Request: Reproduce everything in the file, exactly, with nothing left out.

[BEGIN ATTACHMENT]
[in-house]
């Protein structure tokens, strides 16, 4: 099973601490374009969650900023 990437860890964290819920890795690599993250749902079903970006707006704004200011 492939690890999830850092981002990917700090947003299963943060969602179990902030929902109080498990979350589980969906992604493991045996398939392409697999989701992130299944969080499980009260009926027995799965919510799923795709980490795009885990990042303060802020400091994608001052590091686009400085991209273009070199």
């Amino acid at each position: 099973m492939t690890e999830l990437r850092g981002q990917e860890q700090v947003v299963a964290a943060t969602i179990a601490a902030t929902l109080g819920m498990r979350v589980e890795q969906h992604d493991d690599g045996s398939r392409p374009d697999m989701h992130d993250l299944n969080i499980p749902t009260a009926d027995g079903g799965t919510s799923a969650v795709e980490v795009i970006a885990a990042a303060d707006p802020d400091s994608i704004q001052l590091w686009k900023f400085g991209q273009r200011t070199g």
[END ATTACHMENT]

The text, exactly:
[in-house]
């Protein structure tokens, strides 16, 4: 099973601490374009969650900023 990437860890964290819920890795690599993250749902079903970006707006704004200011 492939690890999830850092981002990917700090947003299963943060969602179990902030929902109080498990979350589980969906992604493991045996398939392409697999989701992130299944969080499980009260009926027995799965919510799923795709980490795009885990990042303060802020400091994608001052590091686009400085991209273009070199």
């Amino acid at each position: 099973m492939t690890e999830l990437r850092g981002q990917e860890q700090v947003v299963a964290a943060t969602i179990a601490a902030t929902l109080g819920m498990r979350v589980e890795q969906h992604d493991d690599g045996s398939r392409p374009d697999m989701h992130d993250l299944n969080i499980p749902t009260a009926d027995g079903g799965t919510s799923a969650v795709e980490v795009i970006a885990a990042a303060d707006p802020d400091s994608i704004q001052l590091w686009k900023f400085g991209q273009r200011t070199g």